RED ROCK & RUST BELT
A Tale of Two Cities
A photographic juxtaposition of the
ancient city of Petra and modern urban Detroit
From June 30 to July 21, the Kelsey Museum of Archaeology will present the special exhibition “Red Rock & Rust Belt,” with an opening reception from 2:00 to 4:00 pm on Sunday, June 30. This unusual exhibition of photographs by Susan Webb reveals the connections between two great cities that do not readily suggest comparison: the modern city of Detroit, Michigan, and the ancient site of Petra in modern Jordan. These two places, separated by hundreds of years and thousands of miles, share grand buildings, soaring façades, and the imprint of the people who worked to create them. In the photographs, the viewer is confronted with evidence of achievement, strength, and the challenge of time passing. Here also are images of the people who live in both places, their presence turning the foreign into the familiar.
Detroit, the largest city in Michigan, rose to prominence from simple beginnings as a French trading outpost in the early 1700s. By the 1920s, Detroiters had built a powerhouse of industry, manufacturing, and innovation with wide boulevards and stunning architecture known as “the Paris of the West.” In the last two generations, however, the city endured a precipitous decline. In the remains of a once grand and beautiful urban landscape are buildings that evoke a glorious past. To dedicated Detroiters, those buildings offer hope that this metropolis will rise again.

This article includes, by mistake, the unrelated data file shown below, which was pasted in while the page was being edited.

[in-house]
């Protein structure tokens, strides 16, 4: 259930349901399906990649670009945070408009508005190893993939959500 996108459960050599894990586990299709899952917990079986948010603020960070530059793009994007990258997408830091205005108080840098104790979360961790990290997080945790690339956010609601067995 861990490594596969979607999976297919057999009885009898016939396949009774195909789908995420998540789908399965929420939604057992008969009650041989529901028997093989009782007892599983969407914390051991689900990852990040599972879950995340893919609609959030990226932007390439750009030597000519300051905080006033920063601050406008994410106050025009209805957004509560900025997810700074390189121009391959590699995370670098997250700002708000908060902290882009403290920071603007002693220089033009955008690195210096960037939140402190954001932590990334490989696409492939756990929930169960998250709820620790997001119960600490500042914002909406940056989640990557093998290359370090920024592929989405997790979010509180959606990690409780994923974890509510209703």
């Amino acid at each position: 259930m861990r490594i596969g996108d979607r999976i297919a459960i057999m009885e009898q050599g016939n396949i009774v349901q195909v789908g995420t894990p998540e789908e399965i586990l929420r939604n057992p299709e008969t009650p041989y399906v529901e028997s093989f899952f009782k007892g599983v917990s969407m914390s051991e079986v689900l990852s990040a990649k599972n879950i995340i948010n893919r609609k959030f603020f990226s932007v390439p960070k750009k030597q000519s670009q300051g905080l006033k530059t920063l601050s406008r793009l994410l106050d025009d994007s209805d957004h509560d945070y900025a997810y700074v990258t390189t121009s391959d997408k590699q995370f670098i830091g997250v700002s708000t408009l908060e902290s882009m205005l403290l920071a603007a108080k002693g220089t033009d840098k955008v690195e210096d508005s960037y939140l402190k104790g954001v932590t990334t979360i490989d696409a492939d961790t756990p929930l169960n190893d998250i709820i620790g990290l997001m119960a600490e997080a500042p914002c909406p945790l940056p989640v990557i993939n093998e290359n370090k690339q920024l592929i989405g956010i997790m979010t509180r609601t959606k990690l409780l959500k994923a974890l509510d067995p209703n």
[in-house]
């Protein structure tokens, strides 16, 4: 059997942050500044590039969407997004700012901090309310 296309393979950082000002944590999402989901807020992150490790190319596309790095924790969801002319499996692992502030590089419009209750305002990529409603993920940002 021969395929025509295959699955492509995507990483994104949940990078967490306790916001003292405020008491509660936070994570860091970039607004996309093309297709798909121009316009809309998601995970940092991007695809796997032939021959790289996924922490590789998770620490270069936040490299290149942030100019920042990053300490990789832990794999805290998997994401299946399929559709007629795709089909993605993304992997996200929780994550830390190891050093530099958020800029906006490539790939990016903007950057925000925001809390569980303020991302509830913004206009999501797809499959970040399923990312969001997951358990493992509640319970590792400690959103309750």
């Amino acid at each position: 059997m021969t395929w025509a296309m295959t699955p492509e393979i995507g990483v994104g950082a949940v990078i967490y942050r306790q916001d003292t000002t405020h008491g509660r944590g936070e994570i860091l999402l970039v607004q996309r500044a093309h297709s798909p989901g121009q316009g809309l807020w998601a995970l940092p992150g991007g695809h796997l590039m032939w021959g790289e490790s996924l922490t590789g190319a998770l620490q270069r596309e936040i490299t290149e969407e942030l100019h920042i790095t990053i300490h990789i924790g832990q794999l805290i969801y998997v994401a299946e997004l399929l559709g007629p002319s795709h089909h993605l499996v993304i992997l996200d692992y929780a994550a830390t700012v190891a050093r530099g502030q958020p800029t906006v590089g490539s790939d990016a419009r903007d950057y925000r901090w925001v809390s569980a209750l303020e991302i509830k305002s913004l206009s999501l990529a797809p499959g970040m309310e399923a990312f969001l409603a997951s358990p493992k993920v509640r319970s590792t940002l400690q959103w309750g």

Petra lies in southern Jordan, about 50 miles south of the Dead Sea. A nomadic tribe known as Nabataeans made it their capital more than 2,000 years ago. Today, the area around Petra is home to resilient Bedouin tribes and is one of the world’s most famous archaeological sites. In antiquity, Petra was the hub of spice and silk routes that connected the Far East with the Mediterranean. The Nabataeans lived on a grand scale, carving theaters, temples, and tombs out of the red sandstone cliffs, adorning their surroundings with fountains and gardens. Today the Nabataeans are largely known by the monumental structures they left behind.
These stunning photographs illuminate two cities that lie in the shadow of history. Every shot provides the viewer with a double vision: the present moment embedded in the past, and the shadow of the past inherent in the present.
Susan Webb (Photographer)
Beginning with the Kodak Brownie her dad gave her when she was eight, there has been one constant in Susan Webb’s life: a love of photography. Born in the Blue Mountains of Australia and raised in Sydney, Susan channeled her innate visual interest into the formal study of photography in London, England.
A love of classics and the arts led her to archaeological photography. She has traveled and worked extensively throughout the Middle East and Europe, documenting excavations and found artifacts for several notable universities. Her photography is widely published academically. Susan has made Ann Arbor, Michigan, her home base but has spent part of almost every year in Australia. She views this exhibition as an opportunity to move from the exacting mode of academic documentation to a more personal artistic form.
Contact: Todd Gerring at 734.647.4167 or firstname.lastname@example.org